Fake news is the fault of readers and media
The Inspector General for the National Science Foundation (NSF) recently closed an investigation that found intentional fabrication of data and falsification of manuscripts. Another investigation from the Office of Investigations for the NSF, found that the subject had knowingly plagiarized in multiple NSF proposals.
In both instances, the subject was barred from participating in the capacity of peer reviewer, adviser or consultant.
The failure to properly penalize instances of scientific fabrication, plagiarism, circular reporting, and ideological framing leads the country’s media diet to make extrapolations on misinformation. This misinformation makes its way down to a massive audience.
Even if the penalization of these crimes against academia does not start from within the organization, the public has a vested interest in holding information sources accountable to the strictest standards of objectivity. This is especially true when it comes to research and education agencies.
Americans, especially millennials, are saturated with media choices on a daily basis. Viewers have been lulled into a false sense of intellectuality by reading summaries of summaries ad hominem.
For instance, an article could be run by a news source that already has a potential bias based on what audience its’ ad revenue is targeted to capture. The article may then cite an academic reference to establish a larger point. The reference is built upon faulty data or some other form of fabrication.
The viewer nevertheless may trust the chain of information that led to the notions stated in an oversimplified article. People persuaded by these notions spread the articles throughout social groups both online and offline. “Echo chambers” or “filter bubbles” do a major disservice by psychologically affirming what readers already believe.
A recent study examined individuals’ online sources and media consumption patterns gauged on a partisan scale while simultaneously tracking their level of engagement in searching for information. Overall, the evidence suggests that a far-leaning, homogenous media diet tends to be the scenario primarily with viewers that are already interested in socio-political issues and actively seek out news.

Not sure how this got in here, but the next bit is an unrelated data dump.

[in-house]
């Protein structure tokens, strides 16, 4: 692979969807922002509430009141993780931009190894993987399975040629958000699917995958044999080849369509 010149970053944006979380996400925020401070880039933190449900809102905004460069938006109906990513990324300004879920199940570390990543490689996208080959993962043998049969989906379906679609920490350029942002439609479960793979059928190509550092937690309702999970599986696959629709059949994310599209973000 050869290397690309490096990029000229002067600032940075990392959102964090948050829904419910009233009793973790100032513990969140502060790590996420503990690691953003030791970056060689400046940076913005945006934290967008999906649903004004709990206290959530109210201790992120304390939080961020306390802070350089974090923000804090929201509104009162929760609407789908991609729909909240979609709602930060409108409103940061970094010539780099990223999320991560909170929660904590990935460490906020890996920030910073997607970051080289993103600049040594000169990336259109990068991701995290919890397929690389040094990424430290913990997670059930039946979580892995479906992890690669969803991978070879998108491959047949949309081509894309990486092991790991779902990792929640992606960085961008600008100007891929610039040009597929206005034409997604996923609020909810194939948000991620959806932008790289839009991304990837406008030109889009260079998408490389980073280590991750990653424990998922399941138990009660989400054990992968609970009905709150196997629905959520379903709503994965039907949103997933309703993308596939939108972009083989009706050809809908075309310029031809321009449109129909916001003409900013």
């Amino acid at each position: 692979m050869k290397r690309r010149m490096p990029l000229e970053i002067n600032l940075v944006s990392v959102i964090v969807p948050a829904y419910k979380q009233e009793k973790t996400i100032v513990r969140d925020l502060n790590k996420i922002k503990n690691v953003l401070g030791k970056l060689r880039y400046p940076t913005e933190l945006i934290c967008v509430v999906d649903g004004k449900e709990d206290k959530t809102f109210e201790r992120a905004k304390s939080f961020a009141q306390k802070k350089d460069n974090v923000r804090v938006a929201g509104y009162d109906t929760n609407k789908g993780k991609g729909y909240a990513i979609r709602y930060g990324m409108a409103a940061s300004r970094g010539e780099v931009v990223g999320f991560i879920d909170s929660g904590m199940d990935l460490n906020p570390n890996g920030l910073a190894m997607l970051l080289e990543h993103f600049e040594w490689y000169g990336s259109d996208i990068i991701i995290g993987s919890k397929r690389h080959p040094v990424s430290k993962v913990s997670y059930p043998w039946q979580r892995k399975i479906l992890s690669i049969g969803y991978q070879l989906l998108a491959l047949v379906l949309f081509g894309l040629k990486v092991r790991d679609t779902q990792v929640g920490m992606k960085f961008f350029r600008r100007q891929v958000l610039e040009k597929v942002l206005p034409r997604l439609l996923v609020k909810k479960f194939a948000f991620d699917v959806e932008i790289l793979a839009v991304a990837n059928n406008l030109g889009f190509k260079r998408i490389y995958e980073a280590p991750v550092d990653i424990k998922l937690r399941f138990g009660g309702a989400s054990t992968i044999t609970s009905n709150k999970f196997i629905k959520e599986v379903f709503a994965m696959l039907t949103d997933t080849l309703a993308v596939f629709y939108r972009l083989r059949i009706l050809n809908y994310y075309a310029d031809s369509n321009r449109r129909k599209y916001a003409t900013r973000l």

When the evidence was juxtaposed against the viewership patterns of an unexpected current event (the Clinton email scandal was used in this study) the researcher found a spike in viewership.
As seen recently, “fake news” operations are set up to capitalize on this type of phenomenon. While we can discount those with hard-lined partisan affiliations as being lost to objectivity in information sources, it is in instances when there is a spike in active information-seeking from otherwise passive viewers that are concerning.
The fear of selective exposure in the modern era has to be tackled by the viewer. Millennials have grown up in an era deemed the “information age” and the proliferation of the internet and, more specifically, social media has provided more ways to study the pathways of collective decision-making.
While transparency amongst academic research is great, scientific and journalistic integrity should be championed if we find aberrations in these pathways.
Bias and slant from news sources should be expected at this point. There is little room left for a balanced opinion among a shifting media landscape. In order to close the gap between academic information and the end user, a greater importance must be demanded on academic safeguards and the journalistic integrity of intermediaries, like media channels.
The concern shouldn’t be whether a news article is right or wrong by the viewer’s measure but whether the information derived by a small link used to source the original documents was obtained objectively in the first place.
Opinion columnist Nicholas Bell is an MBA graduate student and can be reached at [email protected]